“The Birth of the Cool,” a documentary about Miles Davis, debuted at the Sundance Film Festival this year and is now playing at select theaters, mostly in big cities, but also here in Ithaca, which frequently proves big for its size in cultural matters.
Davis died in 1991 at age 65. He is among the most influential of American musicians. “Kind Of Blue,” which he recorded 50 years ago, is the best-selling jazz album of all time, and still sells thousands of copies a week.
Despite his fame, and the films (there have been others) and books about him, Davis remains a confounding figure.
The contradictions run deep. Davis is known as the creator of “cool” jazz, but personally he was anything but cool. In his private life he could be violent (he was guilty of domestic violence), and in his public life he was frequently, if not generally, called angry, combative, and hostile.
Of course, the disparaging appraisals of his public (less important) persona came most often from critics of a certain caste (that is to say, Caucasian), or cast of mind (that is, conservative or racist).
Possibly many such critics were acquainted (perhaps directly) with two favored words in Davis’s vocabulary that are largely considered the most objectionable in English, and judged him harshly for them.
These words (a noun, and a related present participle functioning as an adjective) cannot be printed in this column, but they are similar in sound and number of syllables to “motorcycler” and “motorcycling.”
Real meaning, of course, is in the ear of the behearer.
Spike Lee was in Ithaca last month, speaking at Cornell, and although I did not attend the engagement, I heard him a few days before in a radio interview.
Lee happened to speak of Davis, calling him an artistic and personal forebear. He said he had met Davis a number of times, but despaired that Davis never addressed him as “motorcycler,” which he would have considered a mark of respect.
I wish I had bumped into Lee here in Ithaca, not just for general fun, but especially because I could have mentioned that I met Davis once, and he provided me with this linguistic honorific about three dozen times in as many minutes.
Our impromptu meeting was in a locker room at a gym where Davis happened to be a member, in a New York City hotel where I was staying on my honeymoon. It took me a while to figure out that this striking-looking but strange-seeming guy who was asking me to look at his post-swimming saliva was in fact Miles Davis.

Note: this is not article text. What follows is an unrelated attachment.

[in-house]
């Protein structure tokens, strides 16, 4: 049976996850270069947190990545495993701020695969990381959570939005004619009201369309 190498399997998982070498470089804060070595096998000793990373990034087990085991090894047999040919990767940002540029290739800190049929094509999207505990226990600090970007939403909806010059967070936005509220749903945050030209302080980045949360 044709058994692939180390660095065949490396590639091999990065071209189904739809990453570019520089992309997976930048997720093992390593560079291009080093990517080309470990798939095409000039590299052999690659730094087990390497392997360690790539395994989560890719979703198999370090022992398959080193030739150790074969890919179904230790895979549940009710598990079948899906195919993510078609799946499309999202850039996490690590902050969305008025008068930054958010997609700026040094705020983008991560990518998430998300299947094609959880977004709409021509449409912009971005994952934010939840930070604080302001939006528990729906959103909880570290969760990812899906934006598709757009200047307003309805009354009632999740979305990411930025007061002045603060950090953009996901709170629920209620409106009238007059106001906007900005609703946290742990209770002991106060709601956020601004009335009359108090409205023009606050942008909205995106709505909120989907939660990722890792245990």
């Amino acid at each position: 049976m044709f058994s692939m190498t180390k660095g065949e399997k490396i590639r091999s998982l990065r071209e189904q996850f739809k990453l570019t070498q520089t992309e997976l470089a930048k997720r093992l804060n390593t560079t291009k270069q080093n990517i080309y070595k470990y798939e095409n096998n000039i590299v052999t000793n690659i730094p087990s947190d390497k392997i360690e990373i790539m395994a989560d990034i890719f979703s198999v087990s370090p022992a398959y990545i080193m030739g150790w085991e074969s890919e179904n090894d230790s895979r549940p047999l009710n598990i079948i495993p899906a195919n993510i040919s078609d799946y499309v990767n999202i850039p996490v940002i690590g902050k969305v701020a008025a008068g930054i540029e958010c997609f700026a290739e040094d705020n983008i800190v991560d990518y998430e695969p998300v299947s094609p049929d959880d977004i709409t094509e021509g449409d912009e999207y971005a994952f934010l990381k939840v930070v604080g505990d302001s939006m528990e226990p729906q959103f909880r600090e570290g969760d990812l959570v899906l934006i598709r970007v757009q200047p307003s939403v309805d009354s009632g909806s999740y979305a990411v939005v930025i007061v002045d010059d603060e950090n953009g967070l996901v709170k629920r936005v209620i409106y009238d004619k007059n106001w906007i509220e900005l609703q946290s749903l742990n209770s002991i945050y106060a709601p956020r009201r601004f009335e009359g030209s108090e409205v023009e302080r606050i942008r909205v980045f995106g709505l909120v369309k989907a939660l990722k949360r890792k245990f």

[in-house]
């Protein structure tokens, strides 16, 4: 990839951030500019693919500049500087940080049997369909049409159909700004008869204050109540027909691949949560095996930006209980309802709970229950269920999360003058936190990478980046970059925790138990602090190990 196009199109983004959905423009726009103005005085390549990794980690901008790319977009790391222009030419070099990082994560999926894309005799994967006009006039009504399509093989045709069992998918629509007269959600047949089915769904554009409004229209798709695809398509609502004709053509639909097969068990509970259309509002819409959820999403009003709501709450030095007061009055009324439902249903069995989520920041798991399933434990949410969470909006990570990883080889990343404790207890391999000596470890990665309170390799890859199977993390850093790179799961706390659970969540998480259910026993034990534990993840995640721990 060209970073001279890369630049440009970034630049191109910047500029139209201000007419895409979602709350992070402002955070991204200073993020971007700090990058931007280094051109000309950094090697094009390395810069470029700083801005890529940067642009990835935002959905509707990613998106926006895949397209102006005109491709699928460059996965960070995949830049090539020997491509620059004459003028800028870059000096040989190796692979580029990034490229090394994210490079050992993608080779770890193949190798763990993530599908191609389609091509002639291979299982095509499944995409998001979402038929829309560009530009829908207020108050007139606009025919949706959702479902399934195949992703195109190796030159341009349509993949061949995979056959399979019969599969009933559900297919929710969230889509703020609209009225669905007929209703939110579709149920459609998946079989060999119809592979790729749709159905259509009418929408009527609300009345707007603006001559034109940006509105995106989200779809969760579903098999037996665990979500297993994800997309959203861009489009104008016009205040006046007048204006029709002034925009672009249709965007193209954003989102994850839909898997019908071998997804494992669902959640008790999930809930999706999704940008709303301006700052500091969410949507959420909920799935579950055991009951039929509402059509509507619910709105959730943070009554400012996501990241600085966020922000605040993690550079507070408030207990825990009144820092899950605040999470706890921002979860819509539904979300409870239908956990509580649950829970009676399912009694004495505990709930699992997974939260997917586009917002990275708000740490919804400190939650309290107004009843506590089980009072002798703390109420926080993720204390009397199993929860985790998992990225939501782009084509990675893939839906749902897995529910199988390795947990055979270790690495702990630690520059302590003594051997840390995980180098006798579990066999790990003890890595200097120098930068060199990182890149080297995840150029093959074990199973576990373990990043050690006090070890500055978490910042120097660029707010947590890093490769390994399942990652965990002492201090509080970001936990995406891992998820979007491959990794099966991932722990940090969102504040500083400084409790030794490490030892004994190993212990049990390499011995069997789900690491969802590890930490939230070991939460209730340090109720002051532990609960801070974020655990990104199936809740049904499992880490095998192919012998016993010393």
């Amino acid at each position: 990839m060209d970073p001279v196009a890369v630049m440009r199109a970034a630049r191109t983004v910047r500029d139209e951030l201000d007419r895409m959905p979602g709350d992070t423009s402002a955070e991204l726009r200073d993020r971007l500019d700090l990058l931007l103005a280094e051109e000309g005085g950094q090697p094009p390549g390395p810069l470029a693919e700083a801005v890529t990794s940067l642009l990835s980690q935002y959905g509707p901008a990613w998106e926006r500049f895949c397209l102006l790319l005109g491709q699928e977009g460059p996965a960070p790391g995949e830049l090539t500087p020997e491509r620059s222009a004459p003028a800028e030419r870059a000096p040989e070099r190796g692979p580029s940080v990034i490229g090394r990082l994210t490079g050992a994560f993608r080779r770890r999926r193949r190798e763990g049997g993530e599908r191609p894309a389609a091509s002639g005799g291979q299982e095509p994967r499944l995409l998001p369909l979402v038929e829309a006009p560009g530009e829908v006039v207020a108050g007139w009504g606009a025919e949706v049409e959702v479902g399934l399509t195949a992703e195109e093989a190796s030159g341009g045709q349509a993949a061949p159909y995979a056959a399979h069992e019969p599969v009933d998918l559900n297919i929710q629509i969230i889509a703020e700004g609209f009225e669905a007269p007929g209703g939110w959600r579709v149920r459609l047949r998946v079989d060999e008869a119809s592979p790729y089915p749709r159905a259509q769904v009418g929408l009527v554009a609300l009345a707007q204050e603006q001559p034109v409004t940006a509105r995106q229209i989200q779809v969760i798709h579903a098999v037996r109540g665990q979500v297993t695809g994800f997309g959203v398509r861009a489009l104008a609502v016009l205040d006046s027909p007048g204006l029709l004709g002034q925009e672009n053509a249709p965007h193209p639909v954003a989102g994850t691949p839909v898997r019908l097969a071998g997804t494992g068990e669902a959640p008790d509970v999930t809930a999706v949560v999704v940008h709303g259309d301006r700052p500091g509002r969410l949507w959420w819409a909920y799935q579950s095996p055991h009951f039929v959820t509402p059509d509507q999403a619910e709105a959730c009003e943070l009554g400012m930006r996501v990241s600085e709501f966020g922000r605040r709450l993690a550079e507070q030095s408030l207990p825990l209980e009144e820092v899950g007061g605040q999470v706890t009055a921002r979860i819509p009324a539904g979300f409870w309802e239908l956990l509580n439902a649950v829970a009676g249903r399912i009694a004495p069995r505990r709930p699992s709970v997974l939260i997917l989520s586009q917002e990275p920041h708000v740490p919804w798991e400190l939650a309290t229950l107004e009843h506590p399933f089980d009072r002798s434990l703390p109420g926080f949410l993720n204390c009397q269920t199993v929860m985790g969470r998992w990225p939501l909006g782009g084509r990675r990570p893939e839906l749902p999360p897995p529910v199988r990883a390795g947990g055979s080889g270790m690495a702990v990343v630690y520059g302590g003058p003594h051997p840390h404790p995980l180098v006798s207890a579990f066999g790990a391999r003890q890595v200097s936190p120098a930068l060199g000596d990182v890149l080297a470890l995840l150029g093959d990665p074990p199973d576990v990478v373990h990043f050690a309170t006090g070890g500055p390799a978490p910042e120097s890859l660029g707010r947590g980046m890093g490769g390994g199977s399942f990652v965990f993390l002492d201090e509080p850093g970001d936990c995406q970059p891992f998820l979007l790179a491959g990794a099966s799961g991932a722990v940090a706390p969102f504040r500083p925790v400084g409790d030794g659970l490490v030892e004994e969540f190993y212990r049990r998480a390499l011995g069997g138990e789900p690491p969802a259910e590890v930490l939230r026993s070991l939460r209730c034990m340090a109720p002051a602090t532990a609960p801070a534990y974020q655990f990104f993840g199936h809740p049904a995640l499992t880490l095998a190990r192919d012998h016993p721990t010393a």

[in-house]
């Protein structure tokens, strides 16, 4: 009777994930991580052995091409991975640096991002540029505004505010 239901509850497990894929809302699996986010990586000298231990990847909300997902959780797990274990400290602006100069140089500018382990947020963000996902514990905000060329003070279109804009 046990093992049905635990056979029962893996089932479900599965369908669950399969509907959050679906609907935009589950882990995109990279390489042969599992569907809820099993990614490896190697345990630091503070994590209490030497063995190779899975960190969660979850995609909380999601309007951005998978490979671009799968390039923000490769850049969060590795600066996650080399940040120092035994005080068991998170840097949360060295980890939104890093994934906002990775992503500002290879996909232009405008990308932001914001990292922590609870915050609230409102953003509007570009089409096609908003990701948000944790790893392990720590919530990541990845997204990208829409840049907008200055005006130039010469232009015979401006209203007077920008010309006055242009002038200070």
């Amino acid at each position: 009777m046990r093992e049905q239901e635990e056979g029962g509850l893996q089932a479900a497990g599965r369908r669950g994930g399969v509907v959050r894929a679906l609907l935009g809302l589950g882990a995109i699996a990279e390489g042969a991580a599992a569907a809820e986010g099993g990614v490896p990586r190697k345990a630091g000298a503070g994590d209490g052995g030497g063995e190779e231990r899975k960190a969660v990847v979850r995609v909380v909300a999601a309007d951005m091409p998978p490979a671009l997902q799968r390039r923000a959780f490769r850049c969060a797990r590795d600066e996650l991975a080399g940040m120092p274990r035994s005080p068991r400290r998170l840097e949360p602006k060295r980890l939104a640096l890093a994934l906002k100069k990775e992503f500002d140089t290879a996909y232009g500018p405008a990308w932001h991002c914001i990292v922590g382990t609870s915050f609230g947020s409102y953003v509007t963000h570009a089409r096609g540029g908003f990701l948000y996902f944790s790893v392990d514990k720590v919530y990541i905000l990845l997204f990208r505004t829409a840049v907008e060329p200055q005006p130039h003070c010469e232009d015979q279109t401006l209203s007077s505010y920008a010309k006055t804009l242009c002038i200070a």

One tip-off was his scratchy voice describing the gob in his hand as “some sticky motorcycling [sic] stuff [also sic].” The definitive one was when he mentioned having taken sick while being “in Russia with my band.”
Once I realized who he was, and had calmed my nerves, we talked easily. He asked if I was a member of the club and I said no, I was staying in the hotel, on my honeymoon. He said, “You motorcycler. You got married?”
I said yeah, you know, you get married and you go on a honeymoon. He said, “You motorcycler, don’t tell me about no honeymoon. I been married four-five times,” which I knew wasn’t strictly true, but let pass as we both tried not to laugh.
After (as I say) a long talk, I told him I had to go, as my wife was expecting me, and I was late. We walked out of the locker room together.
He asked me, “Think you in trouble?”
I said, “Maybe. Here comes my wife.” She was coming from the elevator to come find me. I knew she wouldn’t be mad, but I let him think otherwise.
“Wow,” he said. “Let me do the talking. Tell her it was all my fault.”
“Don’t curse,” I said.
“Don’t curse?” he said, and I laughed. “”Motorcycler,” he said, under his breath.
He walked up to her with arms outstretched, calling her name. “I’m so sorry, baby. Here you are on your honeymoon and I’m keeping your husband late from you. But I’m so happy to meet you. I’m so happy for you on your marriage and your lives together. I wish you so many blessings.”
That’s the guy he could be, too. So much for angry, combative, hostile, aloof, arrogant, or racially inimical. I don’t think I’ve ever heard nicer extemporaneous words to any newlywed. I’ve never had a funnier, more generous conversation with anyone near his stature (in the time we spoke, I hardly got to ask him any questions, for all his about me).
Still, there is the issue of his domestic violence. I would like to think that in this era he would be different. In any case, as things stand, October is National Domestic Violence Awareness Month. I would like to think that if he were alive he would speak for it. As it is, there are the rest of us, to advocate and act. Please do.